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'in spite of', 'despite', 'although', 'even though' and 'though'

Do you know how to connect two contrasting ideas?

Look at these examples to see how although, even though, in spite of and despite are used.

Although we don't agree, I think she's a brilliant speaker.
Even though we don't agree, I think she's a brilliant speaker.
In spite of the law, people continue to use mobile phones while driving.
Despite the law, people continue to use mobile phones while driving.

Try this exercise to test your grammar.

Grammar test 1

'in spite of', 'despite', 'although', 'even though' and 'though': Grammar test 1

Read the explanation to learn more.

Grammar explanation

Although, even though, in spite of and despite are all used to link two contrasting ideas or show that one fact makes the other fact surprising. They can all be used at the beginning or in the middle of the sentence. 

Despite the rain, we enjoyed the festival.
We enjoyed the festival, despite the rain.

The main difference between although, even though, in spite of and despite is that they are used with different structures.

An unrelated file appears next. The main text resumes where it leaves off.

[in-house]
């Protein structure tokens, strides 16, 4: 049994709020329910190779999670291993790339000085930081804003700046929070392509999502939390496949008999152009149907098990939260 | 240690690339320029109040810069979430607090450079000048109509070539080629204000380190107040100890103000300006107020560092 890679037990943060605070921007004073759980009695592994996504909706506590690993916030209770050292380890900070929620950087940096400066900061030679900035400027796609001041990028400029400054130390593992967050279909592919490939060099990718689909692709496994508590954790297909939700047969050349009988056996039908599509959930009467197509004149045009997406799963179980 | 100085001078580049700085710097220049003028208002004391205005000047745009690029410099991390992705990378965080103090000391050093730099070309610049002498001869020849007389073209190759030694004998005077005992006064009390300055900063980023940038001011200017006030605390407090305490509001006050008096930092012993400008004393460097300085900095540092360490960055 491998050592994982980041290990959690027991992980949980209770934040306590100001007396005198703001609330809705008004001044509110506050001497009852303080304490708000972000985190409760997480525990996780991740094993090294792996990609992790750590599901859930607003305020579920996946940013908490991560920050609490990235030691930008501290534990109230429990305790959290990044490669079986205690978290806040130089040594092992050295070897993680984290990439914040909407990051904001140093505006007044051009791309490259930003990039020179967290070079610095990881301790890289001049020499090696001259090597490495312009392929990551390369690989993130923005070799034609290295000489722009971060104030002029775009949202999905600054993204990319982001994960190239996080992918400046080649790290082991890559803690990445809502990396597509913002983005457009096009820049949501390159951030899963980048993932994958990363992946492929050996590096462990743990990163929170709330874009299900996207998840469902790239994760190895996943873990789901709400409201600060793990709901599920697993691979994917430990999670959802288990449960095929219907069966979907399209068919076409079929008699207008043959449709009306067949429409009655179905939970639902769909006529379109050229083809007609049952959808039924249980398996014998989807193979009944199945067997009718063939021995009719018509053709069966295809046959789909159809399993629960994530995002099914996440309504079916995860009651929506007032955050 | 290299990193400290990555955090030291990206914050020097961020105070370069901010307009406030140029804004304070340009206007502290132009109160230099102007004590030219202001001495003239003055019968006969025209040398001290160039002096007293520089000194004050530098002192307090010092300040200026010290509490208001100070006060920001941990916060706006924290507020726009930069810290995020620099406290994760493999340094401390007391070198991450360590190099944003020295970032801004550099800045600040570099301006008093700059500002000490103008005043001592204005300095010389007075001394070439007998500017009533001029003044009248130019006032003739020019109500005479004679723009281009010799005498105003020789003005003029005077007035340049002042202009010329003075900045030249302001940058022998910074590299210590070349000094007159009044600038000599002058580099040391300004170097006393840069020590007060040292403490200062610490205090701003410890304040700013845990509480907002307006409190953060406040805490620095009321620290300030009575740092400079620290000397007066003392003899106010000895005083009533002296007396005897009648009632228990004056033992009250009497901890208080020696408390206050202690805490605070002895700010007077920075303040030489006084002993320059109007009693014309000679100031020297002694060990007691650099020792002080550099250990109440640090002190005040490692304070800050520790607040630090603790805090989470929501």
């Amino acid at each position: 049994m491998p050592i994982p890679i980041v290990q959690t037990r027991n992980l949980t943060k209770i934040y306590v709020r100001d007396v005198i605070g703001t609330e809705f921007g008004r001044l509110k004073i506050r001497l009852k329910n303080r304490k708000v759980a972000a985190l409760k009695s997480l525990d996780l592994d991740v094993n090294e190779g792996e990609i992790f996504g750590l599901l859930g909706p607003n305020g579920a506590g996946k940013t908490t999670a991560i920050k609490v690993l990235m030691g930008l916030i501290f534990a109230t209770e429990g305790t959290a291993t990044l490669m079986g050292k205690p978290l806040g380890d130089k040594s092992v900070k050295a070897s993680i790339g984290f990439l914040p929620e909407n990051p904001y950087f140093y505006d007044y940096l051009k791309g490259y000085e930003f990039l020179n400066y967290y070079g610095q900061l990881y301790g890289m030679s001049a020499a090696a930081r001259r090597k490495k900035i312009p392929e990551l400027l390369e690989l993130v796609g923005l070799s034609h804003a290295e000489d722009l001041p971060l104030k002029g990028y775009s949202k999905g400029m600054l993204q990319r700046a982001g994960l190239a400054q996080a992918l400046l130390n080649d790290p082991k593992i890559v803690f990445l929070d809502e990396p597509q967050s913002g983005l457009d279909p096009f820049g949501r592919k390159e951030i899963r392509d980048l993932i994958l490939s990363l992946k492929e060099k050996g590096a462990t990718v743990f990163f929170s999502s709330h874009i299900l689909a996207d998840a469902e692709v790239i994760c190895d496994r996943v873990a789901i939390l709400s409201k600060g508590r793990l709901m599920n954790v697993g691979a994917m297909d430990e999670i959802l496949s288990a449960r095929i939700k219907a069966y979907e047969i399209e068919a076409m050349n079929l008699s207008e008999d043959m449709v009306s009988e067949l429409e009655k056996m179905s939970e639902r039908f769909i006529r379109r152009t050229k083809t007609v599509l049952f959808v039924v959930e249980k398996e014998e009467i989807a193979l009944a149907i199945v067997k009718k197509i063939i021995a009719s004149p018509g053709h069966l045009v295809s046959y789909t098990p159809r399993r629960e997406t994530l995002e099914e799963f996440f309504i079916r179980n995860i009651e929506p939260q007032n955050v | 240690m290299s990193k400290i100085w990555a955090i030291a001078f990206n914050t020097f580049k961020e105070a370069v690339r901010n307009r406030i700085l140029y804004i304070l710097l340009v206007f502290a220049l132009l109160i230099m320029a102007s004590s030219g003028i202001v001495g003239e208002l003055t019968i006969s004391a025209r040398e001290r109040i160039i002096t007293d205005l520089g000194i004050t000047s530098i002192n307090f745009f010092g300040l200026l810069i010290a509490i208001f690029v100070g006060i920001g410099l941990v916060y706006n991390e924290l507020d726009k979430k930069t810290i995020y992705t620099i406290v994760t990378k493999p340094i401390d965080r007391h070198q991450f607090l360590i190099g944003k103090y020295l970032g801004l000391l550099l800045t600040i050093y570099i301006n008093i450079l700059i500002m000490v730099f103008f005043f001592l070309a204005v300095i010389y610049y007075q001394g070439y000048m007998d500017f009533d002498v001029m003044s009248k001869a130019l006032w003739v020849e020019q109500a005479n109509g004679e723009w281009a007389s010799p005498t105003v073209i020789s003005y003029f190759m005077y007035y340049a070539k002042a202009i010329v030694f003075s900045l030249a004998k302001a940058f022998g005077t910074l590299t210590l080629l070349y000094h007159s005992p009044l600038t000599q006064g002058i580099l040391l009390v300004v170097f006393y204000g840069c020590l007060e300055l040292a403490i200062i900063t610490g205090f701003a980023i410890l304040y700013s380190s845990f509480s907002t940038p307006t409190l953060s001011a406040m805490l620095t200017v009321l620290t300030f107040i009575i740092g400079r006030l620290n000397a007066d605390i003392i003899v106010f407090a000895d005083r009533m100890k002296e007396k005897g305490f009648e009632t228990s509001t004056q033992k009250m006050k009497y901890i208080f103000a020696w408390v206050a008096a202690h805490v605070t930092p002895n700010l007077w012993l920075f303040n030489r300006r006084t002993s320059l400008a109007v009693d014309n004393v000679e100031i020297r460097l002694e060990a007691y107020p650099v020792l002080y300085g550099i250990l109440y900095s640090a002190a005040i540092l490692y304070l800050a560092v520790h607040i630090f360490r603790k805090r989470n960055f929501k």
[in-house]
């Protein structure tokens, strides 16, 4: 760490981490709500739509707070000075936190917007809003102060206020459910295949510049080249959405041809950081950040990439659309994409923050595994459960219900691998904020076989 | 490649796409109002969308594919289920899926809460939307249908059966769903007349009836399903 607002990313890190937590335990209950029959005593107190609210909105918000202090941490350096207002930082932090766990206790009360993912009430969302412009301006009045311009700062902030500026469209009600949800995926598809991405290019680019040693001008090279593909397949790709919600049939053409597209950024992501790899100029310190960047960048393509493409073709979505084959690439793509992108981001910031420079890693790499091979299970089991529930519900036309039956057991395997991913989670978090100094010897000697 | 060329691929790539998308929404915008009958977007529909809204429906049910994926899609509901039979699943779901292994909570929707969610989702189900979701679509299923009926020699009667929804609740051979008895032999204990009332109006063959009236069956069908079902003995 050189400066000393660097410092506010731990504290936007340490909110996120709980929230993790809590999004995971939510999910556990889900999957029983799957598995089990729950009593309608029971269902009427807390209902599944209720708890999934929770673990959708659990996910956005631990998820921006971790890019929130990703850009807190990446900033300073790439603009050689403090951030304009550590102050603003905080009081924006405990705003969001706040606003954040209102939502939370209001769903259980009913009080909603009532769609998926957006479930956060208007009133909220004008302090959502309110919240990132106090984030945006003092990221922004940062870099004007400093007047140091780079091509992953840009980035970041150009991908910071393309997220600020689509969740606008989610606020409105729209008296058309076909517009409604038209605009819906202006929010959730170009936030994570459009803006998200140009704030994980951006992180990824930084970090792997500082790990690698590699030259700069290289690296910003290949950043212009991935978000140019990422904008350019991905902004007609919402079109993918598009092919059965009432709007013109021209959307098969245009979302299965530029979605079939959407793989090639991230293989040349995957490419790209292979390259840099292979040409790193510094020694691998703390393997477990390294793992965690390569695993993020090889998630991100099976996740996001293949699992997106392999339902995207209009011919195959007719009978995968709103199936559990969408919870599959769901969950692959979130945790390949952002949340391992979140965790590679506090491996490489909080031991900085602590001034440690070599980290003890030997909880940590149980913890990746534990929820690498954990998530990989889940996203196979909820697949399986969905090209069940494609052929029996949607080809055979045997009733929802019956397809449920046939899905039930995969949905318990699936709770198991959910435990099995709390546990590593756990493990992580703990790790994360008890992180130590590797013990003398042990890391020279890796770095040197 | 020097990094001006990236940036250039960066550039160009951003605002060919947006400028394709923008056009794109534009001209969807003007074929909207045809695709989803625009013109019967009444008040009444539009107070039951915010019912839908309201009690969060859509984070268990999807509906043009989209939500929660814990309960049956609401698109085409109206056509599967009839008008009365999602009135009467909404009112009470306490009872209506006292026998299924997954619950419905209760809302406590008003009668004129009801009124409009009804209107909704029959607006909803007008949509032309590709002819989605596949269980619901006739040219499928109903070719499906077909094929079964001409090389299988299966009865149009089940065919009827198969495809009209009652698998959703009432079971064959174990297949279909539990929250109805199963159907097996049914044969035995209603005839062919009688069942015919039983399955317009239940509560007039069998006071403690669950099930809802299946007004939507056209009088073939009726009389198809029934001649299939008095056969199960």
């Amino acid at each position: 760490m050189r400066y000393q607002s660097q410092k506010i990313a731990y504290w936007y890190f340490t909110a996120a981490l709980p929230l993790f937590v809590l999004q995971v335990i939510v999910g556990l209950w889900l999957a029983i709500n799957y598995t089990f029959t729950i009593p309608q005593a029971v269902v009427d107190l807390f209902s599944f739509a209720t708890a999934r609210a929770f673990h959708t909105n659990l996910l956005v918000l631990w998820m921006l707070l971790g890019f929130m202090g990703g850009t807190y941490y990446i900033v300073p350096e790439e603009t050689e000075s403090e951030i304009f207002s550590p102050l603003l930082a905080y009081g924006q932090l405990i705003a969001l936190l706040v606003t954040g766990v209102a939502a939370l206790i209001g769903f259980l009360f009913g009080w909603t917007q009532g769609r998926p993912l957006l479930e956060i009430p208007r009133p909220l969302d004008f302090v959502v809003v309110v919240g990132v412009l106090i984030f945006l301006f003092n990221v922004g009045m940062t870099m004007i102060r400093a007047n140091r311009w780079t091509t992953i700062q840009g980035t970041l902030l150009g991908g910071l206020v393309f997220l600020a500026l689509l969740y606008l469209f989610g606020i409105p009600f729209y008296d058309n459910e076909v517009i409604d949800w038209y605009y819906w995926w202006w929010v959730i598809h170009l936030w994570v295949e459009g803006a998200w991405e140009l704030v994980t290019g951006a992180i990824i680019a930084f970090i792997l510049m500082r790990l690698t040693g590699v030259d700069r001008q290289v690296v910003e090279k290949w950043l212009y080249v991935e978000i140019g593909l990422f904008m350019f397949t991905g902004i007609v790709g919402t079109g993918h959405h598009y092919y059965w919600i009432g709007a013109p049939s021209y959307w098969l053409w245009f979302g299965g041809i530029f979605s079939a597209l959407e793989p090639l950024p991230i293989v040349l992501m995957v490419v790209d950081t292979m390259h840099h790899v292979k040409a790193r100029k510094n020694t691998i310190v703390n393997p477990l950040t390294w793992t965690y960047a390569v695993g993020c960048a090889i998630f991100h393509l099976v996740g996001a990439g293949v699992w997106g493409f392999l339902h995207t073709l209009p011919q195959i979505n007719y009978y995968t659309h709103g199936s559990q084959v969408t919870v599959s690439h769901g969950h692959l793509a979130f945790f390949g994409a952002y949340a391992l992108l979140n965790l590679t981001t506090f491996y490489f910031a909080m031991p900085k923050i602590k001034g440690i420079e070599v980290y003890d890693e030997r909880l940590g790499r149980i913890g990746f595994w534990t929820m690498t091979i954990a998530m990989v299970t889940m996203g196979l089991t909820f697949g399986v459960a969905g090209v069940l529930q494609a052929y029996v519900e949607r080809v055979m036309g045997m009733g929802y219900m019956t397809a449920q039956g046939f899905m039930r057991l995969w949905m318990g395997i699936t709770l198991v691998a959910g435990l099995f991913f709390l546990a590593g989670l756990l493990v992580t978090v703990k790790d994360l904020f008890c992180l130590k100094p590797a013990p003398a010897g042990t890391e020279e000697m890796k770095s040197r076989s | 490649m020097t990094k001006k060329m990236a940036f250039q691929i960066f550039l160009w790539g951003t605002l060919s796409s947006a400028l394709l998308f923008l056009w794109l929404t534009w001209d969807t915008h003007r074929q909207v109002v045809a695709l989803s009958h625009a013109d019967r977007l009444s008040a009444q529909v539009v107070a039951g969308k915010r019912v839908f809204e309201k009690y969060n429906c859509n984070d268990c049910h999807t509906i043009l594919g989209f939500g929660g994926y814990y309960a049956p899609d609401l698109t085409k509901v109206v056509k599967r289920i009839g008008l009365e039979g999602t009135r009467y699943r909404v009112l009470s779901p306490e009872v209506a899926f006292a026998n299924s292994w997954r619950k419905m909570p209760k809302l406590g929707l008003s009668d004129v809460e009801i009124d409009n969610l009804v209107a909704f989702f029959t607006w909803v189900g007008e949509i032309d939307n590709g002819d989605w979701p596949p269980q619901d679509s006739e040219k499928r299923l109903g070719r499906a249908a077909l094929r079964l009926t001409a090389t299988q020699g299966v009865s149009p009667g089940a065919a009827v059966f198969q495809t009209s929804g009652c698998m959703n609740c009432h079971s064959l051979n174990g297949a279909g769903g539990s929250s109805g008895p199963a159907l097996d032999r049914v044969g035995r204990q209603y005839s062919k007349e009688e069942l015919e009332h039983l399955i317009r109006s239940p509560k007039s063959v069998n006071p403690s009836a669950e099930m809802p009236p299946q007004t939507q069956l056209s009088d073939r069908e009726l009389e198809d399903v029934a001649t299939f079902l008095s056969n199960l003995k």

in spite of / despite

After in spite of and despite, we use a noun, gerund (-ing form of a verb) or a pronoun.

They never made much money, in spite of their success.
In spite of the pain in his leg, he completed the marathon.
Despite having a headache, I had a great birthday.
The train was cancelled. In spite of that, we arrived on time.

Note that it is common to use in spite of and despite with the expression the fact that, followed by a subject and verb.

In spite of the fact that he worked very hard, he didn't pass the exam.
Despite the fact that he worked very hard, he didn't pass the exam.

although / even though

After although and even though, we use a subject and a verb. Even though is slightly stronger and more emphatic than although.

I enjoyed the course, although I would have liked more grammar practice.